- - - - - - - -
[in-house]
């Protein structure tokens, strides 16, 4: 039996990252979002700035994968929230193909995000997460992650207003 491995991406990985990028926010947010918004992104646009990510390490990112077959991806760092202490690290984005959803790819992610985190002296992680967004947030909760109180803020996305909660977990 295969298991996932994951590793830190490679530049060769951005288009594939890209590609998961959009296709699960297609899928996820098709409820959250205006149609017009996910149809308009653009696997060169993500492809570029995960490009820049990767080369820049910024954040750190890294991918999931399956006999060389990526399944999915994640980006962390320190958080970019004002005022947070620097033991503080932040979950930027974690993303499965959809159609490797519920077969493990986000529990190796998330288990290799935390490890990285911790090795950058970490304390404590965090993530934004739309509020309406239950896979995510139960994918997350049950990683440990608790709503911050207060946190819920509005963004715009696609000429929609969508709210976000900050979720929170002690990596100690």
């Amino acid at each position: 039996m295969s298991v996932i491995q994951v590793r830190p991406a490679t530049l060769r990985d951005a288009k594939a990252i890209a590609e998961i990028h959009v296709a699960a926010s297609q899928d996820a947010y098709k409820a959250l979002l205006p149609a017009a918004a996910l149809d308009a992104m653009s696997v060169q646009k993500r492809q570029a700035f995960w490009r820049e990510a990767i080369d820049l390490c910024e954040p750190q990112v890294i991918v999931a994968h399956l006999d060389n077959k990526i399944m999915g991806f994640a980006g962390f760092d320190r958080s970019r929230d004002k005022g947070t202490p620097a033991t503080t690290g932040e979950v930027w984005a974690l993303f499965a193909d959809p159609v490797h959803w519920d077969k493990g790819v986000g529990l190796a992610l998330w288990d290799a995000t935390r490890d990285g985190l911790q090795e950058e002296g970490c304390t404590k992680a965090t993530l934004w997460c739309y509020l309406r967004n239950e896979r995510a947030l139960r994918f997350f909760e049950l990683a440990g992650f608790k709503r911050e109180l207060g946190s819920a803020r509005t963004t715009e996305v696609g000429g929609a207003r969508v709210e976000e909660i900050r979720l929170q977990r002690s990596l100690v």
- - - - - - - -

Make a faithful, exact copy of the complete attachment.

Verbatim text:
[in-house]
């Protein structure tokens, strides 16, 4: 039996990252979002700035994968929230193909995000997460992650207003 491995991406990985990028926010947010918004992104646009990510390490990112077959991806760092202490690290984005959803790819992610985190002296992680967004947030909760109180803020996305909660977990 295969298991996932994951590793830190490679530049060769951005288009594939890209590609998961959009296709699960297609899928996820098709409820959250205006149609017009996910149809308009653009696997060169993500492809570029995960490009820049990767080369820049910024954040750190890294991918999931399956006999060389990526399944999915994640980006962390320190958080970019004002005022947070620097033991503080932040979950930027974690993303499965959809159609490797519920077969493990986000529990190796998330288990290799935390490890990285911790090795950058970490304390404590965090993530934004739309509020309406239950896979995510139960994918997350049950990683440990608790709503911050207060946190819920509005963004715009696609000429929609969508709210976000900050979720929170002690990596100690």
């Amino acid at each position: 039996m295969s298991v996932i491995q994951v590793r830190p991406a490679t530049l060769r990985d951005a288009k594939a990252i890209a590609e998961i990028h959009v296709a699960a926010s297609q899928d996820a947010y098709k409820a959250l979002l205006p149609a017009a918004a996910l149809d308009a992104m653009s696997v060169q646009k993500r492809q570029a700035f995960w490009r820049e990510a990767i080369d820049l390490c910024e954040p750190q990112v890294i991918v999931a994968h399956l006999d060389n077959k990526i399944m999915g991806f994640a980006g962390f760092d320190r958080s970019r929230d004002k005022g947070t202490p620097a033991t503080t690290g932040e979950v930027w984005a974690l993303f499965a193909d959809p159609v490797h959803w519920d077969k493990g790819v986000g529990l190796a992610l998330w288990d290799a995000t935390r490890d990285g985190l911790q090795e950058e002296g970490c304390t404590k992680a965090t993530l934004w997460c739309y509020l309406r967004n239950e896979r995510a947030l139960r994918f997350f909760e049950l990683a440990g992650f608790k709503r911050e109180l207060g946190s819920a803020r509005t963004t715009e996305v696609g000429g929609a207003r969508v709210e976000e909660i900050r979720l929170q977990r002690s990596l100690v």